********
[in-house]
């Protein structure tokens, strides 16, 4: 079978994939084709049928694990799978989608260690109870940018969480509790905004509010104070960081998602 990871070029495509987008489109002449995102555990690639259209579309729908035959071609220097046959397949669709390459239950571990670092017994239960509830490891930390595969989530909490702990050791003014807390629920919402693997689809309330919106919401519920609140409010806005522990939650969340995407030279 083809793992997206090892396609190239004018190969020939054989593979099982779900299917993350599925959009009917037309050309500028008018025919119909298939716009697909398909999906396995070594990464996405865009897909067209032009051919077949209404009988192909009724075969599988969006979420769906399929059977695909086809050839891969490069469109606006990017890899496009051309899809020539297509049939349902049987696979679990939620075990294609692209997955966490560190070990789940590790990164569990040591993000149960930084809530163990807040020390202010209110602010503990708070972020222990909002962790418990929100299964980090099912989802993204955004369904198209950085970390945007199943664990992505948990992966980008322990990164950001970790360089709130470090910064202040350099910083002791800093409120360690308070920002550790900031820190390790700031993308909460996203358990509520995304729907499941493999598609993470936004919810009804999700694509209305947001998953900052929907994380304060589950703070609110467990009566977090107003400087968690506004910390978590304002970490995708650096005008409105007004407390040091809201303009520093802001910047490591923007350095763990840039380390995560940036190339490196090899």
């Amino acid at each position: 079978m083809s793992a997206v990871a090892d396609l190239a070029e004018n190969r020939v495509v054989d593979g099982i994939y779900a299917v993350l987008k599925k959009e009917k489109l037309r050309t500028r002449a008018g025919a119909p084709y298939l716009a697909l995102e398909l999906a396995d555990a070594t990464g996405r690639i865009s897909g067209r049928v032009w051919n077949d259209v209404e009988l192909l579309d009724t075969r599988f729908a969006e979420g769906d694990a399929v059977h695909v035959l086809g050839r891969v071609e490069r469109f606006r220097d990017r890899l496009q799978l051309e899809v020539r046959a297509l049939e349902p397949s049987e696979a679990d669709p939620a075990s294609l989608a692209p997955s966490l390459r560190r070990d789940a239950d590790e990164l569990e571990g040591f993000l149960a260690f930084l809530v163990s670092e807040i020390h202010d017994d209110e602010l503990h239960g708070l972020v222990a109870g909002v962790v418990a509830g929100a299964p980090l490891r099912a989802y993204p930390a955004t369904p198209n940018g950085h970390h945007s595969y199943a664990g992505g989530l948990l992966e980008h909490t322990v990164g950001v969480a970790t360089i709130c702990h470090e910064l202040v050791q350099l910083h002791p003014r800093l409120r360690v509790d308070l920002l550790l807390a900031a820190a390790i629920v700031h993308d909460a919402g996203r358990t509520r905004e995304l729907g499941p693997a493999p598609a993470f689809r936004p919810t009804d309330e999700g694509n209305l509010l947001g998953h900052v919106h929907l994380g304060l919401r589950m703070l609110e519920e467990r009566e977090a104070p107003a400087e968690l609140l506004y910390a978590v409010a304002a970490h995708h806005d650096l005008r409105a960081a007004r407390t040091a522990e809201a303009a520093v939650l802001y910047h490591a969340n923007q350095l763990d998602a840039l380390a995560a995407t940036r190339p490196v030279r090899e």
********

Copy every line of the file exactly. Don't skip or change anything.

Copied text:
[in-house]
């Protein structure tokens, strides 16, 4: 079978994939084709049928694990799978989608260690109870940018969480509790905004509010104070960081998602 990871070029495509987008489109002449995102555990690639259209579309729908035959071609220097046959397949669709390459239950571990670092017994239960509830490891930390595969989530909490702990050791003014807390629920919402693997689809309330919106919401519920609140409010806005522990939650969340995407030279 083809793992997206090892396609190239004018190969020939054989593979099982779900299917993350599925959009009917037309050309500028008018025919119909298939716009697909398909999906396995070594990464996405865009897909067209032009051919077949209404009988192909009724075969599988969006979420769906399929059977695909086809050839891969490069469109606006990017890899496009051309899809020539297509049939349902049987696979679990939620075990294609692209997955966490560190070990789940590790990164569990040591993000149960930084809530163990807040020390202010209110602010503990708070972020222990909002962790418990929100299964980090099912989802993204955004369904198209950085970390945007199943664990992505948990992966980008322990990164950001970790360089709130470090910064202040350099910083002791800093409120360690308070920002550790900031820190390790700031993308909460996203358990509520995304729907499941493999598609993470936004919810009804999700694509209305947001998953900052929907994380304060589950703070609110467990009566977090107003400087968690506004910390978590304002970490995708650096005008409105007004407390040091809201303009520093802001910047490591923007350095763990840039380390995560940036190339490196090899």
């Amino acid at each position: 079978m083809s793992a997206v990871a090892d396609l190239a070029e004018n190969r020939v495509v054989d593979g099982i994939y779900a299917v993350l987008k599925k959009e009917k489109l037309r050309t500028r002449a008018g025919a119909p084709y298939l716009a697909l995102e398909l999906a396995d555990a070594t990464g996405r690639i865009s897909g067209r049928v032009w051919n077949d259209v209404e009988l192909l579309d009724t075969r599988f729908a969006e979420g769906d694990a399929v059977h695909v035959l086809g050839r891969v071609e490069r469109f606006r220097d990017r890899l496009q799978l051309e899809v020539r046959a297509l049939e349902p397949s049987e696979a679990d669709p939620a075990s294609l989608a692209p997955s966490l390459r560190r070990d789940a239950d590790e990164l569990e571990g040591f993000l149960a260690f930084l809530v163990s670092e807040i020390h202010d017994d209110e602010l503990h239960g708070l972020v222990a109870g909002v962790v418990a509830g929100a299964p980090l490891r099912a989802y993204p930390a955004t369904p198209n940018g950085h970390h945007s595969y199943a664990g992505g989530l948990l992966e980008h909490t322990v990164g950001v969480a970790t360089i709130c702990h470090e910064l202040v050791q350099l910083h002791p003014r800093l409120r360690v509790d308070l920002l550790l807390a900031a820190a390790i629920v700031h993308d909460a919402g996203r358990t509520r905004e995304l729907g499941p693997a493999p598609a993470f689809r936004p919810t009804d309330e999700g694509n209305l509010l947001g998953h900052v919106h929907l994380g304060l919401r589950m703070l609110e519920e467990r009566e977090a104070p107003a400087e968690l609140l506004y910390a978590v409010a304002a970490h995708h806005d650096l005008r409105a960081a007004r407390t040091a522990e809201a303009a520093v939650l802001y910047h490591a969340n923007q350095l763990d998602a840039l380390a995560a995407t940036r190339p490196v030279r090899e």